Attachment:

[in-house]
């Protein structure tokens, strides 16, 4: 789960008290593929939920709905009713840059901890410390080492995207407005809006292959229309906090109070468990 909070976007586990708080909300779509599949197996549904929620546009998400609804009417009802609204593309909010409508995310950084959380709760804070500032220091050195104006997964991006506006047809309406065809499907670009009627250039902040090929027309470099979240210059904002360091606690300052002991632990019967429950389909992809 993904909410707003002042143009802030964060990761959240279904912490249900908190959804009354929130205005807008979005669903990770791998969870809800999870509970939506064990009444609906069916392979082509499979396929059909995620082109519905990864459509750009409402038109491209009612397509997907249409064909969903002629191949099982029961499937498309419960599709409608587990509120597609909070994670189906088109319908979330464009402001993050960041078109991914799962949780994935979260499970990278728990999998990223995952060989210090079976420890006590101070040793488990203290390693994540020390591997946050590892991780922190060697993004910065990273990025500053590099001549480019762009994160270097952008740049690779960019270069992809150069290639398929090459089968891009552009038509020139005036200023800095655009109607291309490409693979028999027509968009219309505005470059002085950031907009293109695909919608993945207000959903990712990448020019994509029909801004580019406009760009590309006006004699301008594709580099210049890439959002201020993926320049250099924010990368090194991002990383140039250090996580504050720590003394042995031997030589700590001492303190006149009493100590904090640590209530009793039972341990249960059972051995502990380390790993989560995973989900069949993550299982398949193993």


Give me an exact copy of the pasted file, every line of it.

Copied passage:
[in-house]
């Protein structure tokens, strides 16, 4: 789960008290593929939920709905009713840059901890410390080492995207407005809006292959229309906090109070468990 909070976007586990708080909300779509599949197996549904929620546009998400609804009417009802609204593309909010409508995310950084959380709760804070500032220091050195104006997964991006506006047809309406065809499907670009009627250039902040090929027309470099979240210059904002360091606690300052002991632990019967429950389909992809 993904909410707003002042143009802030964060990761959240279904912490249900908190959804009354929130205005807008979005669903990770791998969870809800999870509970939506064990009444609906069916392979082509499979396929059909995620082109519905990864459509750009409402038109491209009612397509997907249409064909969903002629191949099982029961499937498309419960599709409608587990509120597609909070994670189906088109319908979330464009402001993050960041078109991914799962949780994935979260499970990278728990999998990223995952060989210090079976420890006590101070040793488990203290390693994540020390591997946050590892991780922190060697993004910065990273990025500053590099001549480019762009994160270097952008740049690779960019270069992809150069290639398929090459089968891009552009038509020139005036200023800095655009109607291309490409693979028999027509968009219309505005470059002085950031907009293109695909919608993945207000959903990712990448020019994509029909801004580019406009760009590309006006004699301008594709580099210049890439959002201020993926320049250099924010990368090194991002990383140039250090996580504050720590003394042995031997030589700590001492303190006149009493100590904090640590209530009793039972341990249960059972051995502990380390790993989560995973989900069949993550299982398949193993």